Chop and Grub are brothers and cooks. They are characters from Reaper Miniatures’ Savage Coast setting who run an eatery called Chop’s Skullery in the pirate city of Brinewind. I think they would easily fit into any fantasy or steampunk setting.
Both Chop and Grub were sculpted by Bobby Jackson, who has a fondness for halfling characters. He plays one in our Reaper artist Dungeons and Dragons game!
Often I work on a single figure over a short period of time where I concentrate completely or at least primarily on that piece. That painting approach fits with the way my mind works. It makes it easier for me to reflect on the process of painting the miniature and pin down useful thoughts to share with you. I’m also more likely to track (or be able to recreate) the colour recipes I used on various areas to be able to share those.
I painted this pair in a much more disjointed fashion. I painted them in the midst of working on other projects, painting on one for a session or two over a period of months. Every time I thought I’d have time to sit and focus on these, another project would pop up that was a rush job high priority. I did end up working on them sometimes despite deadlines. On occasion either my hands, mind, or eyes aren’t up to the highest level work or the highest stress work. What works best for me is to just accept that. It helps if I have a lower stress sculpt or project to work on. That allows me to get a little practice or warm up for the more pressing project, and still get something useful done. The side project doesn’t have to be another commission, it might be a character for a game or working on a demo for an article.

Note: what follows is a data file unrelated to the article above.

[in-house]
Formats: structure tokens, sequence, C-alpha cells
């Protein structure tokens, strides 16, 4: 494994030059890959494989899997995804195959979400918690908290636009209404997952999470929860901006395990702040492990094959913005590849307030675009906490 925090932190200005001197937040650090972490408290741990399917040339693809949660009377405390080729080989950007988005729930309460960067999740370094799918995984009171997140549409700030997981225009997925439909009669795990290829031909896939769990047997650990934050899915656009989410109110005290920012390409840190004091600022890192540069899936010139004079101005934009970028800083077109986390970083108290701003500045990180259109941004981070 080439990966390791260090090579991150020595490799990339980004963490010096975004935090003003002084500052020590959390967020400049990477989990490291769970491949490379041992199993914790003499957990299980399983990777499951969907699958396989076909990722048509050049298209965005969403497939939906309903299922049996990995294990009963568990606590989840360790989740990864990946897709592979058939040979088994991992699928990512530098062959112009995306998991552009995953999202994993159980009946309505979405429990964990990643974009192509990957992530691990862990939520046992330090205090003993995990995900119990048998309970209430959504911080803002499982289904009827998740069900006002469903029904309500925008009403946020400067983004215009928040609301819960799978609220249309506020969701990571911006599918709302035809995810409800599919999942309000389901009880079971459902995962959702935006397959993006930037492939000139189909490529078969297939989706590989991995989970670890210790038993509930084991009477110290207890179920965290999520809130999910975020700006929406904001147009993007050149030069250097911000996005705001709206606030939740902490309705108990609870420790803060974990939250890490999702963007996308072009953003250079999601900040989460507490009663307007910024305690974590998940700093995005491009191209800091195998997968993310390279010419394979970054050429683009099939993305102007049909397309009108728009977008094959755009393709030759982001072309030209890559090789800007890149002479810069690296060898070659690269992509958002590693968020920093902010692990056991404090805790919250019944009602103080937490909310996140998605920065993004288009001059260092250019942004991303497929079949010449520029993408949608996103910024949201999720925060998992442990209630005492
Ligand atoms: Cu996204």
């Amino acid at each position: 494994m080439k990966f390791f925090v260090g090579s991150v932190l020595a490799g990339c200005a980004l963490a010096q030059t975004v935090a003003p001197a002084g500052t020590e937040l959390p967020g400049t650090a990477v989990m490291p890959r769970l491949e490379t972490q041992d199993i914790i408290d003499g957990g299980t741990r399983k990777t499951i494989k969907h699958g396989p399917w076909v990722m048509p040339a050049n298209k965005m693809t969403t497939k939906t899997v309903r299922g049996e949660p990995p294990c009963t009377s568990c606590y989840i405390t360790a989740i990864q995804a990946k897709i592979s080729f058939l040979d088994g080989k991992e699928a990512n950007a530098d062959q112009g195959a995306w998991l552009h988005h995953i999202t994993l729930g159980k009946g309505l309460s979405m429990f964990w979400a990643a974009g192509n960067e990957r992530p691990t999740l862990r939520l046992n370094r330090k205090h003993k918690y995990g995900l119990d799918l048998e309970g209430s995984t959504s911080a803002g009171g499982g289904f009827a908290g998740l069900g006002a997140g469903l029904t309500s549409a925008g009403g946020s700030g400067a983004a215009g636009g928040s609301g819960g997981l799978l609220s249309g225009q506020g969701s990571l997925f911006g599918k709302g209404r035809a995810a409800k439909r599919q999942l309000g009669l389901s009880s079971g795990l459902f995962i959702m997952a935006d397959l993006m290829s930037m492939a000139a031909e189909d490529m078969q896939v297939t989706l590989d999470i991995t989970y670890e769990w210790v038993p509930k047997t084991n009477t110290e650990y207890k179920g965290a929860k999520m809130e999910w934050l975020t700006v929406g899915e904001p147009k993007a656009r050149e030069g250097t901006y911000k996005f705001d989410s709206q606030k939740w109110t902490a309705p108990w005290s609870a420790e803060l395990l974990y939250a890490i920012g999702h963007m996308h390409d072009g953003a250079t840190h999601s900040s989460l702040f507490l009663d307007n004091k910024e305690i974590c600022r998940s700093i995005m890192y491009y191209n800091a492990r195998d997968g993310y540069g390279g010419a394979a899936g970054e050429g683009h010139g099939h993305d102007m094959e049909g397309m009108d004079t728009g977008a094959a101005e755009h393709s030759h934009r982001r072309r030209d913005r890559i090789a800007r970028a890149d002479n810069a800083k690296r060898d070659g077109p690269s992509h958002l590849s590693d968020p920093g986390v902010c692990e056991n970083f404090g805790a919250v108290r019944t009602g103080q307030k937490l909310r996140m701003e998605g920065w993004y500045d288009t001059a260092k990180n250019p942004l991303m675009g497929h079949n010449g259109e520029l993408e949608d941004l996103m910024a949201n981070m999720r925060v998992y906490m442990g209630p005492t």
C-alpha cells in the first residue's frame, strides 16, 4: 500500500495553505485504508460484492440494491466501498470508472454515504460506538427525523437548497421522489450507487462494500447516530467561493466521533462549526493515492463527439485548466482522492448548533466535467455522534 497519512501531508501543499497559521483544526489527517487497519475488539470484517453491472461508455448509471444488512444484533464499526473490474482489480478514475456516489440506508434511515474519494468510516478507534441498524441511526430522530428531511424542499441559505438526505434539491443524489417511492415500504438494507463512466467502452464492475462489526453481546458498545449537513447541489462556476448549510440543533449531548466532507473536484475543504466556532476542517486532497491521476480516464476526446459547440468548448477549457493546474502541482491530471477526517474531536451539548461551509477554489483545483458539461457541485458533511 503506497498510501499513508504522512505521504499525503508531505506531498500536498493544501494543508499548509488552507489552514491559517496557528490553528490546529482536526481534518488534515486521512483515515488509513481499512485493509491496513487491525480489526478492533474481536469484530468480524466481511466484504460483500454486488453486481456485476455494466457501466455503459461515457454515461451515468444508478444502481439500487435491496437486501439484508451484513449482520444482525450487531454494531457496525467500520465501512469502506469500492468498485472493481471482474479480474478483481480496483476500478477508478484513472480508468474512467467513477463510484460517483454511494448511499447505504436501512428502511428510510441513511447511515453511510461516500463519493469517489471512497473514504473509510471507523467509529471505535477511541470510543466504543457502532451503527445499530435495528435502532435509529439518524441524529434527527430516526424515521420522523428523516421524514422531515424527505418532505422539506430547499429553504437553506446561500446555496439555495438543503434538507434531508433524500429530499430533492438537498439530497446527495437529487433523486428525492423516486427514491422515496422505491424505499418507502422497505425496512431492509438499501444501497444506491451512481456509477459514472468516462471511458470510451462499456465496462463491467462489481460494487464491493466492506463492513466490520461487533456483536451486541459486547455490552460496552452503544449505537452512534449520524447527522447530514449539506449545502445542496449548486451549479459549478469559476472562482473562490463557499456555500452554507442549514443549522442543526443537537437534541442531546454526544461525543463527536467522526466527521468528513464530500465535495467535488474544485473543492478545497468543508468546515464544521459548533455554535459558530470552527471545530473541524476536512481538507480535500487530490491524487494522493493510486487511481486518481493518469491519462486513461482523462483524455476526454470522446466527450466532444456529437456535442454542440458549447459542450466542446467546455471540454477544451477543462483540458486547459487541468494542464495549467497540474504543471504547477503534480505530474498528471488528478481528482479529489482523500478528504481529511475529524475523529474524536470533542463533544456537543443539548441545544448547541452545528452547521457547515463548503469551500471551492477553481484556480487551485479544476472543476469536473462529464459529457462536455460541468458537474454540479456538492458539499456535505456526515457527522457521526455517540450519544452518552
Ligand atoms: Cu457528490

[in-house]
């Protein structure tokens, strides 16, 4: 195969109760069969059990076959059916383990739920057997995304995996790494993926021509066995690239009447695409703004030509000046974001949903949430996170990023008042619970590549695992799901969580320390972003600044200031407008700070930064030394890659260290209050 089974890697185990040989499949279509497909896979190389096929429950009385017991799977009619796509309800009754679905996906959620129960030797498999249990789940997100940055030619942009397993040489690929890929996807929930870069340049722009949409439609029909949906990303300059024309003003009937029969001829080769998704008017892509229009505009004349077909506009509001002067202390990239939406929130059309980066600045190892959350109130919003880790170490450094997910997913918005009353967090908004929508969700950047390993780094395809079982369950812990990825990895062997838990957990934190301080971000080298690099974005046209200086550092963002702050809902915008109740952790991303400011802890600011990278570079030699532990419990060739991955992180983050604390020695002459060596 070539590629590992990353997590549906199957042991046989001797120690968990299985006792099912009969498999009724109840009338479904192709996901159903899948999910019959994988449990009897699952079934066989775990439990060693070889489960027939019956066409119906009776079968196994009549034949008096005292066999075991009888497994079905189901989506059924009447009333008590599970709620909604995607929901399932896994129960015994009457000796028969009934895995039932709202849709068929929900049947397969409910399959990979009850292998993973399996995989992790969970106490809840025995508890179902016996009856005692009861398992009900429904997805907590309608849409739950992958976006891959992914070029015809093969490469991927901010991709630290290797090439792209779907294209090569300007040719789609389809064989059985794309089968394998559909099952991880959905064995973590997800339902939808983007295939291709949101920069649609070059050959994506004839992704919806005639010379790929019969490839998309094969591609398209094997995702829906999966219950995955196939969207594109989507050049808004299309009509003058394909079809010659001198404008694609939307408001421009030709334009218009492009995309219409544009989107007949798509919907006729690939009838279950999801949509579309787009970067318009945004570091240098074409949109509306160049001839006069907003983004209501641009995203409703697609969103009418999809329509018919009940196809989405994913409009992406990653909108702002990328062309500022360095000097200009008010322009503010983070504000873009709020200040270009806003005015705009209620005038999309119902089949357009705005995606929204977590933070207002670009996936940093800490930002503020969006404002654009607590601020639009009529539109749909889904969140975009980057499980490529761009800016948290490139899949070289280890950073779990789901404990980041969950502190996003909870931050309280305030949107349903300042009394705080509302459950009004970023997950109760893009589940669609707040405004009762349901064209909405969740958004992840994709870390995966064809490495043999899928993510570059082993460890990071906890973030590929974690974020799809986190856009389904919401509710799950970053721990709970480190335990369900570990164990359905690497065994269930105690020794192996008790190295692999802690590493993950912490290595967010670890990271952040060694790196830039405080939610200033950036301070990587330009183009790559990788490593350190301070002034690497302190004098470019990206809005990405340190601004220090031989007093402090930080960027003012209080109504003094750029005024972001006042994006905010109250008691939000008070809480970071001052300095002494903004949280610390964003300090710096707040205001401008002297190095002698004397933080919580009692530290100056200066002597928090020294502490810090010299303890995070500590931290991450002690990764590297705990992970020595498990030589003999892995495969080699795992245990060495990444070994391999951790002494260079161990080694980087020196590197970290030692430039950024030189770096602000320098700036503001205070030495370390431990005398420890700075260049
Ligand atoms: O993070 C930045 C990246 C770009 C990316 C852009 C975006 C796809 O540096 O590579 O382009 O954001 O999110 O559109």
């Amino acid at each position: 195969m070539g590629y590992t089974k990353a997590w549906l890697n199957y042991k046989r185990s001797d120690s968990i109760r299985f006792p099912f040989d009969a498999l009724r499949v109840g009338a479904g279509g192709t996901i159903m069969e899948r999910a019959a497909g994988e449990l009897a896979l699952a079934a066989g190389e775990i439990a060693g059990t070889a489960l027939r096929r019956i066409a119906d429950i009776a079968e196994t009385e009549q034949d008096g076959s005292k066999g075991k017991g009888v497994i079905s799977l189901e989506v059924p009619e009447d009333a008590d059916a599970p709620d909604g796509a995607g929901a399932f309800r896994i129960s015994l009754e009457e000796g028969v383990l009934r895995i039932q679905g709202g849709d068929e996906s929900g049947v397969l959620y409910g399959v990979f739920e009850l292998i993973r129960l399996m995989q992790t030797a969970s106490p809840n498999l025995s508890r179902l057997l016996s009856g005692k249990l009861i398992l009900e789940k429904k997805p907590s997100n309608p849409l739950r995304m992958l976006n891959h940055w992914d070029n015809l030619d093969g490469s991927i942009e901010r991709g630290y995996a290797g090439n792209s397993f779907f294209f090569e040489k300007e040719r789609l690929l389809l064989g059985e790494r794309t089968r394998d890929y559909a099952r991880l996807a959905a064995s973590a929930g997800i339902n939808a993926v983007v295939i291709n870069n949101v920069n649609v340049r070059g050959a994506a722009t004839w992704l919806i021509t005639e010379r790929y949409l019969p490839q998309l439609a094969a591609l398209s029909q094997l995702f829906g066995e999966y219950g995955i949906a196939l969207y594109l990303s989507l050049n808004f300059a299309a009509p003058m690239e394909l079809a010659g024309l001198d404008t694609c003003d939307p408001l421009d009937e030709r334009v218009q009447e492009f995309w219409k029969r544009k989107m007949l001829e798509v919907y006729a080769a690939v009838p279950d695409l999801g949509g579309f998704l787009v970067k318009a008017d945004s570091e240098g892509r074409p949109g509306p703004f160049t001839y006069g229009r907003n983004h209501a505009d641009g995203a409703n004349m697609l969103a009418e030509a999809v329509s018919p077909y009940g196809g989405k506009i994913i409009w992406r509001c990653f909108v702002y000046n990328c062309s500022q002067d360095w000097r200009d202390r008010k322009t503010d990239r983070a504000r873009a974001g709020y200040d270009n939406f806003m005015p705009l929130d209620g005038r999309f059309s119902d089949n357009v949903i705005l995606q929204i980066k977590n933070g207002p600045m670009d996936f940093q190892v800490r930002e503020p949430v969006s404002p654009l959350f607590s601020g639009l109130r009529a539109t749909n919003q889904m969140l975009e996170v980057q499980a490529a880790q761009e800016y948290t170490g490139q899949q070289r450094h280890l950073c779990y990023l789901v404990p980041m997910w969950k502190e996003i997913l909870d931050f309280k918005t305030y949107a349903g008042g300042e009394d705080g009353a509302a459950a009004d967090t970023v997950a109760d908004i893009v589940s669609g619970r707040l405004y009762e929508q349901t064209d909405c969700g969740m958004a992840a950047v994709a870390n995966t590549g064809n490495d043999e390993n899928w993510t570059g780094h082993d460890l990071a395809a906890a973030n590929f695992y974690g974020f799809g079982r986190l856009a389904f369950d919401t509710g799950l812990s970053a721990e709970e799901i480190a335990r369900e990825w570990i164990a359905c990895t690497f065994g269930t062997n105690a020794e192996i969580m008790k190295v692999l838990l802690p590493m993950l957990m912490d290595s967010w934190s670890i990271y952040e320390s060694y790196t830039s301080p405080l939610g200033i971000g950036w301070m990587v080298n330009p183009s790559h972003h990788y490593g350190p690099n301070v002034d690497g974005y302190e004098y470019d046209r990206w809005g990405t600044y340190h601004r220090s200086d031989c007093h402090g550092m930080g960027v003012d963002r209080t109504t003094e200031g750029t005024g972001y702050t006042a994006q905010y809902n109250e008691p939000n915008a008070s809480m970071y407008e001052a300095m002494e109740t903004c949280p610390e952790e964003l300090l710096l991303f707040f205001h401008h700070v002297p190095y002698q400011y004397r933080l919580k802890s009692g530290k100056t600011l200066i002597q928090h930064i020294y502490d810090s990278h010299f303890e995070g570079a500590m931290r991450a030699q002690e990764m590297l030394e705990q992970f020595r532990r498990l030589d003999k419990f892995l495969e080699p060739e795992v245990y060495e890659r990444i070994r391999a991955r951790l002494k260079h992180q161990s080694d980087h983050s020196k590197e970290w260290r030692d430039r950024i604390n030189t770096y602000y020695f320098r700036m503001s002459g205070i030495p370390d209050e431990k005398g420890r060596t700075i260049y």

As I worked on these, I did take a few WIP pictures, and I tried to record the colours I used. I’ll be sharing that information below. These miniatures are both sculpted by Bobby Jackson, and cast in Bones USA plastic. The copies I painted are not masters, they’re straight out of a wide release blister pack. I did not prime these; the grey is the colour of the plastic. I did dunk them in isopropyl alcohol to clean off any finger oils or mould release, as I do with pretty much all miniatures of any material.
General Painting Process
I painted these in the style I studied with Sergio Calvo Rubio. I started with the darkest colours and successively layered up with lighter colour mixes. My goal was to put the focus on the faces and upper torsos, as is Sergio’s usual approach. I used darker colours on the legs and feet and didn’t highlight the skin or hair on the feet up to as light a level as on the faces. I also tried to focus the more saturated colours in and around the faces. Both have rosy pink cheeks. Chop’s blonde hair has hints of yellow, and I used red for his kerchief for more colour contrast in the face area. I think the focus works pretty well on Chop.
Grub has red hair, and I used blue for his kerchief both as colour contrast and as a colour link to his brother. I’m not sure that I was successful in making the face and upper torso the focus area on Grub. I think I should have used darker greys on the lower part of his apron, and maybe stronger highlights on the ends of hair that ring his face.
Both of these were painted in a slightly different style than I usually use. It’s a little exaggerated, almost cartoony. For example, with the shadows on clothing folds and wrinkles, I aimed for definition and good contrast much more than butter smooth blends. I felt that style meshed well with the nature of the sculpts and the characters, and I think it was a good experience to push my boundaries a little.
Nub, on the right, is also sculpted by Bobby Jackson, and is also a Bones USA figure that I painted straight out of a blister pack.
The pictures above and below include a third character, the dwarf sausage maker, Nub. He works at the same eatery. I actually painted him first, and I am working on another article with more information about him. I also painted him from darkest colour to lightest, and trying to practice the principles I studied with Sergio Calvo Rubio. However, I pictured him as a bit more sinister of a character, and one who works in the back, not directly with customers. So he has a darker colour palette and looks a little grittier. I was trying to paint a lot of texture on him rather than the cleaner defined shadows on the halflings.
Chop WIP Pictures